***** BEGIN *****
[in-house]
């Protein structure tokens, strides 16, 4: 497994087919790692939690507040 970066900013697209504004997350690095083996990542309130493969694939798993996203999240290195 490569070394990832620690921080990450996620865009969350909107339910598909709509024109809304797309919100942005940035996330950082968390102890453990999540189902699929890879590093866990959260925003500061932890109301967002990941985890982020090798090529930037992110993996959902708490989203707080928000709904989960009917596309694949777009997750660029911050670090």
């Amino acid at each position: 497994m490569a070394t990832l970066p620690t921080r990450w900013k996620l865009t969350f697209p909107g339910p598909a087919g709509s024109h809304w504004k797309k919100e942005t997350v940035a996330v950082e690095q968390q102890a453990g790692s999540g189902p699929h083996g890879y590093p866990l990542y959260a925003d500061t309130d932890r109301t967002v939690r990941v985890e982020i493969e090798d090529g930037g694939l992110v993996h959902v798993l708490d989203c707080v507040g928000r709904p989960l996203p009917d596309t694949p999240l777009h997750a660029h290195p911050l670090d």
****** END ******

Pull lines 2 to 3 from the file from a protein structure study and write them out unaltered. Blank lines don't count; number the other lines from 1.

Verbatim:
């Protein structure tokens, strides 16, 4: 497994087919790692939690507040 970066900013697209504004997350690095083996990542309130493969694939798993996203999240290195 490569070394990832620690921080990450996620865009969350909107339910598909709509024109809304797309919100942005940035996330950082968390102890453990999540189902699929890879590093866990959260925003500061932890109301967002990941985890982020090798090529930037992110993996959902708490989203707080928000709904989960009917596309694949777009997750660029911050670090």
């Amino acid at each position: 497994m490569a070394t990832l970066p620690t921080r990450w900013k996620l865009t969350f697209p909107g339910p598909a087919g709509s024109h809304w504004k797309k919100e942005t997350v940035a996330v950082e690095q968390q102890a453990g790692s999540g189902p699929h083996g890879y590093p866990l990542y959260a925003d500061t309130d932890r109301t967002v939690r990941v985890e982020i493969e090798d090529g930037g694939l992110v993996h959902v798993l708490d989203c707080v507040g928000r709904p989960l996203p009917d596309t694949p999240l777009h997750a660029h290195p911050l670090d």